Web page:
The Ottoman Empire and Early Modern Europe

By Daniel Goffman | Go to book overview

4
Factionalism and insurrection

The reaya no longer obeyed the sovereign's command; the soldiers turned against the sultan. There was no respect for the authorities and they were attacked not by words but blows. All acted as they pleased. As tyranny and injustice increased, people in the provinces began to flee to Istanbul. The old order and harmony departed. When these have finally collapsed, catastrophe will surely follow.1

This, also, is not concealed from the heart of the truth-seeker: in the Sublime State, in every period, the influence of speech and free action has fallen to the share of one group [or another]. And then until the time when, divine will permitting, influence and control pass from that corps to another corps, it is no more than natural for each group to vaunt itself foolishly while it has the royal favor and to rejoice in receiving profits to its heart's content. But one must add at least this much: those who attain to glory and favor through especial fortune of this sort must, no matter who they are, behave with good sense, and must not fail to observe the limits which the rights of God and of the people constitute.2

However invincible the Ottoman military machine seemed through much of the sixteenth century, however coherent Ottoman society seems to have become, and however much money poured into the state coffers, as a monarchy the empire remained dependent upon the abilities of a single man. Even though fortune, and prudent and inventive principles of succession brought a series of competent sultans to the throne, any despotism, reliant as it is upon whims and fancies as well as discretion and wisdom, is inherently unstable. Süleyman (1520–66) ruled during the supposed Ottoman golden age and exhibited all of these traits, both positive and negative. He was both a conqueror and the slayer of his chief lieutenant and his son, both a romantic poet and the spoiler of the Ottoman blueprint for imperial succession. He both benefited from a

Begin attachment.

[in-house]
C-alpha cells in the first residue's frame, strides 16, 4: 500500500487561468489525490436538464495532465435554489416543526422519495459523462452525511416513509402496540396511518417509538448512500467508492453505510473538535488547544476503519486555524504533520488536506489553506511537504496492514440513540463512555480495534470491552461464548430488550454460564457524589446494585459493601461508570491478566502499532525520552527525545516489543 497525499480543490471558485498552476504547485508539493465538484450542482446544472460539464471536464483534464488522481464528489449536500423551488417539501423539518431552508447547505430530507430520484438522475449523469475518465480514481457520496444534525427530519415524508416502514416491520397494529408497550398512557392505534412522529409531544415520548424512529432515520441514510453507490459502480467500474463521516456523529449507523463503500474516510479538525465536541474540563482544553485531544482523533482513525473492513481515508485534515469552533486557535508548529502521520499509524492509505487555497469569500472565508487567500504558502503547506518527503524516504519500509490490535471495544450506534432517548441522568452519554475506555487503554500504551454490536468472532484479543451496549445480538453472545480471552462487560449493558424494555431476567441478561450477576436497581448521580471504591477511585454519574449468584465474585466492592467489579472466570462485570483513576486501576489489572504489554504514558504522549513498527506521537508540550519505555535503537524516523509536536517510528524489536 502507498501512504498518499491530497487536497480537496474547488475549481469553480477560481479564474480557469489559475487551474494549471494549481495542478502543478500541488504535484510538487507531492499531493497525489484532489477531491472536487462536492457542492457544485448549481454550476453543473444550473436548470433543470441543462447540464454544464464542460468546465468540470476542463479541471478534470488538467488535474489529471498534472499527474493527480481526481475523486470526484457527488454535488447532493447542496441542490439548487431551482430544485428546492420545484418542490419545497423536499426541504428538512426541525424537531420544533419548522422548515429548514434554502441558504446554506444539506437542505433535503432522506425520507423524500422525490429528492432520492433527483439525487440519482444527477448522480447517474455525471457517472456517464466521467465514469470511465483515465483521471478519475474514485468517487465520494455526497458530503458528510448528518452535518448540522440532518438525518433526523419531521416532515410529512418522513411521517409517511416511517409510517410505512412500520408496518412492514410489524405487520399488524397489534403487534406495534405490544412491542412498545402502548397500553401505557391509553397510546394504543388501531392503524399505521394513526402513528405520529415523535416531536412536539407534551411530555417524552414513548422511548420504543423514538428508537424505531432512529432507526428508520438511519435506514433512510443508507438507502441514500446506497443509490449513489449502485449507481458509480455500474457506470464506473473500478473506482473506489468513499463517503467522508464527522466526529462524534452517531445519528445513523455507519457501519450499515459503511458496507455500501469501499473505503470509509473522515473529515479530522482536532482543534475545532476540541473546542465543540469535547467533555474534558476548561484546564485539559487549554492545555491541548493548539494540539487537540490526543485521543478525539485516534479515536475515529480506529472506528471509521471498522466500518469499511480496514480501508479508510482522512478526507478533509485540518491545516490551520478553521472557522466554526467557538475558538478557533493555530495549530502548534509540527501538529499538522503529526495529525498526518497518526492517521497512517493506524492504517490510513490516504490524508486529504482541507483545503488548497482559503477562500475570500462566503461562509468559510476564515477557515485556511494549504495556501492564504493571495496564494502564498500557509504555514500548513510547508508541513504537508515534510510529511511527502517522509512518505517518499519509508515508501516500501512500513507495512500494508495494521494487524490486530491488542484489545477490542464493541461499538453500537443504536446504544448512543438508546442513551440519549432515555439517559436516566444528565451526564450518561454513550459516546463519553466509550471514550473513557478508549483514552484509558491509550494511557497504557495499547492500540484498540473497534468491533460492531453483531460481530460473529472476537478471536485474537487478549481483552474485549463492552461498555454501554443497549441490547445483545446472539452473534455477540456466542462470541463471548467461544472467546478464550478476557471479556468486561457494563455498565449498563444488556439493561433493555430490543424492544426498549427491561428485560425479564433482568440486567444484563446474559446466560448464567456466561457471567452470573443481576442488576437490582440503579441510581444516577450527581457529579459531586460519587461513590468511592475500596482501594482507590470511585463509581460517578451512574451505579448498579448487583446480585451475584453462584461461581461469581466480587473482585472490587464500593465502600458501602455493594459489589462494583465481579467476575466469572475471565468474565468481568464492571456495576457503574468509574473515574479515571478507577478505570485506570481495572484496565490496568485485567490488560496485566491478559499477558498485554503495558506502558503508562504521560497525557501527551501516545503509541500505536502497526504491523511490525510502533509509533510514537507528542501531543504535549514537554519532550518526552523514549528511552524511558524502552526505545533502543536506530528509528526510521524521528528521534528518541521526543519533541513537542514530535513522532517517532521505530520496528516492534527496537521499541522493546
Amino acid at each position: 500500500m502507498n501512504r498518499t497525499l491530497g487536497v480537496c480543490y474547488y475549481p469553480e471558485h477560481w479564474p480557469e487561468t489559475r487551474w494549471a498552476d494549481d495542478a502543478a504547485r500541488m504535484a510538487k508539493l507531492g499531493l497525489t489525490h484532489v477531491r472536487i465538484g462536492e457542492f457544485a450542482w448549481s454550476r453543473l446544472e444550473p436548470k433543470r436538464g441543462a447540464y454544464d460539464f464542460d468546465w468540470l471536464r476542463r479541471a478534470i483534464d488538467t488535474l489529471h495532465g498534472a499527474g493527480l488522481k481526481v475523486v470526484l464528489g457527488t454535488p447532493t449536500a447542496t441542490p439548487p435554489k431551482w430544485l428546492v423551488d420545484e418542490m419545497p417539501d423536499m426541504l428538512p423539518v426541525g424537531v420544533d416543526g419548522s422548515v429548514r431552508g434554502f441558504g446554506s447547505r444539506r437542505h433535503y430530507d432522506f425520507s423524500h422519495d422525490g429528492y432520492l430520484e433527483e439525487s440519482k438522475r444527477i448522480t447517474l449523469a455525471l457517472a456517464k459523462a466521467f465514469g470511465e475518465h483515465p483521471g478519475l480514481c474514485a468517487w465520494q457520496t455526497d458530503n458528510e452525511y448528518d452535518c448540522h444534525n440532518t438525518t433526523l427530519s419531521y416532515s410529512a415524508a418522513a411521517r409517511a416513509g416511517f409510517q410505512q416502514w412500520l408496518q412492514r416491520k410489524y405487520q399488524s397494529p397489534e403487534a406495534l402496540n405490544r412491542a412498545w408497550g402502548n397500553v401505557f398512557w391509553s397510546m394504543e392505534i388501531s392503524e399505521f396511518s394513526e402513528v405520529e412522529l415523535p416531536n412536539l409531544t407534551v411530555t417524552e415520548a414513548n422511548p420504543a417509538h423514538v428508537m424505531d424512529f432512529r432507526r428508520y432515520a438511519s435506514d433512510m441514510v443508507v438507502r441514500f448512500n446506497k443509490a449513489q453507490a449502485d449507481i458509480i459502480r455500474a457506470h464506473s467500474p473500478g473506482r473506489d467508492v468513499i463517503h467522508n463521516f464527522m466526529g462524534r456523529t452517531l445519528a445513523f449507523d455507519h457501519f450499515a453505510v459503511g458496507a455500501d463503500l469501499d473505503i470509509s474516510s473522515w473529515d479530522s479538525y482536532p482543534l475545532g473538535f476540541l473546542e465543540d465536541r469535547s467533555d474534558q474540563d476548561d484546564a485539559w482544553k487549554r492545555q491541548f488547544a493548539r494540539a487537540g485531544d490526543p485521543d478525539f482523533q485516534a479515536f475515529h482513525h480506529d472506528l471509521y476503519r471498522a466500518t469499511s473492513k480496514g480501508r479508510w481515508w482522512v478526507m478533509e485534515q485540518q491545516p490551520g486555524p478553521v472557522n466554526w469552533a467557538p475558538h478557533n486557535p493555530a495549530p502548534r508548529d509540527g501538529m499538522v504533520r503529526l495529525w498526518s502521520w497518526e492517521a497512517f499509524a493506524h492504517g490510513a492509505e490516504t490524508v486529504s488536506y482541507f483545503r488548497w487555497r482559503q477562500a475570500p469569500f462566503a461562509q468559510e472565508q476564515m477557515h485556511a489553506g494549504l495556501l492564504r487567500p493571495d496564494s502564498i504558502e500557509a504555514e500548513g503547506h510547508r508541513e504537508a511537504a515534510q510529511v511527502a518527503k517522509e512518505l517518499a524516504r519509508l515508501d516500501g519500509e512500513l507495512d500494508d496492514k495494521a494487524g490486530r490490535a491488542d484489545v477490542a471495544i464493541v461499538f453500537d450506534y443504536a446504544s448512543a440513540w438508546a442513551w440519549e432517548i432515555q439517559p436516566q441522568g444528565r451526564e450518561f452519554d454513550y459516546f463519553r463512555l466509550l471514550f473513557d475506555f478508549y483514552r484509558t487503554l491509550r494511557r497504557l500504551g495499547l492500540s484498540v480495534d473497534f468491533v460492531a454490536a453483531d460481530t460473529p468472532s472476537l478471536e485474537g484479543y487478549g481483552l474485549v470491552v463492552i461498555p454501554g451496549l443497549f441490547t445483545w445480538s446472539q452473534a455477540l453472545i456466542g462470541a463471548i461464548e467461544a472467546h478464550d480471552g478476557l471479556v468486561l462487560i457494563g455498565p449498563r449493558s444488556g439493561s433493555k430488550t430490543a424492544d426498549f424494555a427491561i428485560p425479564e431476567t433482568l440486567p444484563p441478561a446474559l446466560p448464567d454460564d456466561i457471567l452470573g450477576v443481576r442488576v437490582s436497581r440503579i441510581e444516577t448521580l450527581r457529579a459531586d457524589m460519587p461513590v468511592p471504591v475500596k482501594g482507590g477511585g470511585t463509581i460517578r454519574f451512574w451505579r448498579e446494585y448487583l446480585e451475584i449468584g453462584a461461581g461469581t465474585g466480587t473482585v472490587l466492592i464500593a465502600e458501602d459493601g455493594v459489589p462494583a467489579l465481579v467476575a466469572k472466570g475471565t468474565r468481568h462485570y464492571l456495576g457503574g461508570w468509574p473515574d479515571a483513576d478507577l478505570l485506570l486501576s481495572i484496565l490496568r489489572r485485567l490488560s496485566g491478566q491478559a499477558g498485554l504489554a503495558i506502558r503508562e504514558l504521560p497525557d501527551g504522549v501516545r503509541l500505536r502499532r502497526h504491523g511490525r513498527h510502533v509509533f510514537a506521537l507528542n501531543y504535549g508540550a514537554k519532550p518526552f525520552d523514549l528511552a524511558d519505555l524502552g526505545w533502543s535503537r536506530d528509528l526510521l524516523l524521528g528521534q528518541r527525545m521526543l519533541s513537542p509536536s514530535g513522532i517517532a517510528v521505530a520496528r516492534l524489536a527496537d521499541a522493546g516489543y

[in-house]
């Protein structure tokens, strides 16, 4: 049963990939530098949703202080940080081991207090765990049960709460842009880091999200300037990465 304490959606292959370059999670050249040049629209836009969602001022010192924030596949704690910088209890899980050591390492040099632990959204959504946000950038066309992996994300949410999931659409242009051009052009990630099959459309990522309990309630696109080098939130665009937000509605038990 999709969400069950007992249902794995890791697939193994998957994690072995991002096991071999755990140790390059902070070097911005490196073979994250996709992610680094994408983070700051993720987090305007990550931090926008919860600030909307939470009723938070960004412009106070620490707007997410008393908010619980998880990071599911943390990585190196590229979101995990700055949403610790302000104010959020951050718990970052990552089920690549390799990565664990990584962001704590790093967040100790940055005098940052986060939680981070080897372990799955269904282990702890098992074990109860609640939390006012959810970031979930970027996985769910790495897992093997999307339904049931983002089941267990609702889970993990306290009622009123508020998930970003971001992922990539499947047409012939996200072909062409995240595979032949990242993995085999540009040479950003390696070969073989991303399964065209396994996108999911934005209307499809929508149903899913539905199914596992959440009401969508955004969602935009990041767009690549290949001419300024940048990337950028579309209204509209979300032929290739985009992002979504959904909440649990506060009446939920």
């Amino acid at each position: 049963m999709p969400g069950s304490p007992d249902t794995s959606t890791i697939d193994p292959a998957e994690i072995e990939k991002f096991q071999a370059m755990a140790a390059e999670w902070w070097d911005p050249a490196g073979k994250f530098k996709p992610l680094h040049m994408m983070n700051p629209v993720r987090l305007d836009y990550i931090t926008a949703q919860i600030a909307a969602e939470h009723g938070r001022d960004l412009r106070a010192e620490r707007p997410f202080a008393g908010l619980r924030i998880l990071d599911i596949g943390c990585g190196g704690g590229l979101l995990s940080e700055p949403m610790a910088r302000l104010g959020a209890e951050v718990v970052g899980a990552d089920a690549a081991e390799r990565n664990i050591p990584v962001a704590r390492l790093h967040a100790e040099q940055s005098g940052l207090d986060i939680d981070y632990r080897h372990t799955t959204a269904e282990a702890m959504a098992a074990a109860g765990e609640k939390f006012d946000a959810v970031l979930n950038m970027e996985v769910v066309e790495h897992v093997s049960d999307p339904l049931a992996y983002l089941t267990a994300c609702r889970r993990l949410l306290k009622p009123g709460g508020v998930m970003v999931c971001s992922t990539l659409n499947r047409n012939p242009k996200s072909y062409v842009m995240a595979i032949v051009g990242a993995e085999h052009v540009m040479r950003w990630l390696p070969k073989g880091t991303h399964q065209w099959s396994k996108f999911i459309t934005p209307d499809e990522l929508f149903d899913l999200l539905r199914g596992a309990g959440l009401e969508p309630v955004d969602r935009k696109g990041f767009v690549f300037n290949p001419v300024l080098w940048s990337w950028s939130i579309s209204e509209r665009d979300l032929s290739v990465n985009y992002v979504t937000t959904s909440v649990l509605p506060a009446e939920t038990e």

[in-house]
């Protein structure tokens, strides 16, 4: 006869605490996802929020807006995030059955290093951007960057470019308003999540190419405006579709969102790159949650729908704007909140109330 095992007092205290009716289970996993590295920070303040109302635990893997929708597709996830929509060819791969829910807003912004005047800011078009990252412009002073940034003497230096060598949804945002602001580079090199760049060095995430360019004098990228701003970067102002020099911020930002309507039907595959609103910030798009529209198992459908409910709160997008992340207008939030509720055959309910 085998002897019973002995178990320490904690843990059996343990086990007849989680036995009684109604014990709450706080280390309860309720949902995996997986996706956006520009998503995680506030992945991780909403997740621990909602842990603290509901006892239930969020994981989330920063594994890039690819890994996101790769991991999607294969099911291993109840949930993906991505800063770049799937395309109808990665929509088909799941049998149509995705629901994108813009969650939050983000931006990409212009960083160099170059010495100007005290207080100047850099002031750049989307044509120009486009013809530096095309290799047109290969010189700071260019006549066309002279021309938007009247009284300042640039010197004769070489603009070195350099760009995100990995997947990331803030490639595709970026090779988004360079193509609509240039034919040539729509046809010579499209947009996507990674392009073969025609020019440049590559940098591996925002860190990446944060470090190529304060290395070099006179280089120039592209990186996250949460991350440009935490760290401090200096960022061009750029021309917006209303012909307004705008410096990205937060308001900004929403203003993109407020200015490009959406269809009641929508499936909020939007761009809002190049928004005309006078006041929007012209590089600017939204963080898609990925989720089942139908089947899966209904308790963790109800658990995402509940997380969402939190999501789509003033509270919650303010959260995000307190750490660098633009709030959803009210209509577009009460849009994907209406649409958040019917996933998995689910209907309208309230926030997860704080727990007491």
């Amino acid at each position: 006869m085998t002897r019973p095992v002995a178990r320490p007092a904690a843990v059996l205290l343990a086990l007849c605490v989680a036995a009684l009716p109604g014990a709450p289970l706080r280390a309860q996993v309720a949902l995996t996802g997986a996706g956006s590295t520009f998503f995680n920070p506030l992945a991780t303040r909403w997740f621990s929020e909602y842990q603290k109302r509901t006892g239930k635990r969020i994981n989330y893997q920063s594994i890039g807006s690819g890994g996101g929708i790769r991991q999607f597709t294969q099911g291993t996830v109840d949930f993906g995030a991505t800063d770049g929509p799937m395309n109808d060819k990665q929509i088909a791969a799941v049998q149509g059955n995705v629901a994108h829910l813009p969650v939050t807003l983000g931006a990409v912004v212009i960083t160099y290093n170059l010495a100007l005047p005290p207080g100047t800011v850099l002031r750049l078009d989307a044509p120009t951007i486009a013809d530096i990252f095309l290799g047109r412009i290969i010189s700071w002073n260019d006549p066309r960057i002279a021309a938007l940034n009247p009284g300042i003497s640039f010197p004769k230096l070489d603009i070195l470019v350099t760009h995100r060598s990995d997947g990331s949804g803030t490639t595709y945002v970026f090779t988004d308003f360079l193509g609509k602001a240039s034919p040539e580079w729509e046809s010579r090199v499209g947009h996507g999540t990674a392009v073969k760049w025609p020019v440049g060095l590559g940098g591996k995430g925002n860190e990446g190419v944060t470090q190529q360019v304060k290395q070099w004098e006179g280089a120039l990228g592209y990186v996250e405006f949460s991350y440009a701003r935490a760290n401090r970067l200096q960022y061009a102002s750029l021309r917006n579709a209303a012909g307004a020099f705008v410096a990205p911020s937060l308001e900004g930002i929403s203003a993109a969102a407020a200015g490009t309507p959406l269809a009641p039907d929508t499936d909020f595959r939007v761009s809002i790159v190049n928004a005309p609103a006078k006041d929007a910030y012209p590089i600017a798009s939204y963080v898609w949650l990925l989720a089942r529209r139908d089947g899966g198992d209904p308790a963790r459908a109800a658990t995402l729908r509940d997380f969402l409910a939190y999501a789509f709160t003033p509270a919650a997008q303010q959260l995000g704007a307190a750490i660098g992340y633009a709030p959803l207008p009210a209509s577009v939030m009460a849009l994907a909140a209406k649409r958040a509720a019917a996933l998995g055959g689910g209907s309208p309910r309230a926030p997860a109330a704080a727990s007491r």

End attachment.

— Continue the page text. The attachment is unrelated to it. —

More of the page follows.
____________________
1
Selânikî Mustafa Efendi, Tarih-i Selânikî: as quoted in Inalcιk, Ottoman Empire, p. 46.
2
Naima, Tarih-i Naima, as quoted in Lewis V. Thomas, A studyof Naima, ed. Norman Itzkowitz (New York, 1971), p. 101.

-98-

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The Ottoman Empire and Early Modern Europe
Table of contents

Table of contents

  • Title Page *
  • Contents vii
  • Illustrations ix
  • Maps xii
  • Preface xiii
  • Acknowledgments xvi
  • Note on Usage xix
  • Chronological Table of Events xx
  • The Ottoman House Through 1687 (Dates Are Regnant) xxiii
  • 1 - Introduction: Ottomancentrism and the West 1
  • Part 1 - State and Society in the Ottoman World 21
  • Kubad's Formative Years 23
  • 2 - Fabricating the Ottoman State 27
  • Kubad in Istanbul 55
  • 3 - Aseasoned Polity 59
  • Kubad at the Sublime Porte 93
  • 4 - Factionalism and Insurrection 98
  • Part 2 - The Ottoman Empire in the Mediterranean and European Worlds 129
  • Kubad in Venice 131
  • 5 - The Ottoman—venetian Association 137
  • Kubad Between Worlds 165
  • 6 - Commerce and Diasporas 169
  • Kubad Ransomed 189
  • 7 - Achang Ing Station in Europe 192
  • 8 - Conclusion. the Greater Western World 227
  • Glossary 235
  • Suggestions for Further Reading 240
  • Index 252
  • New Approaches to European History *
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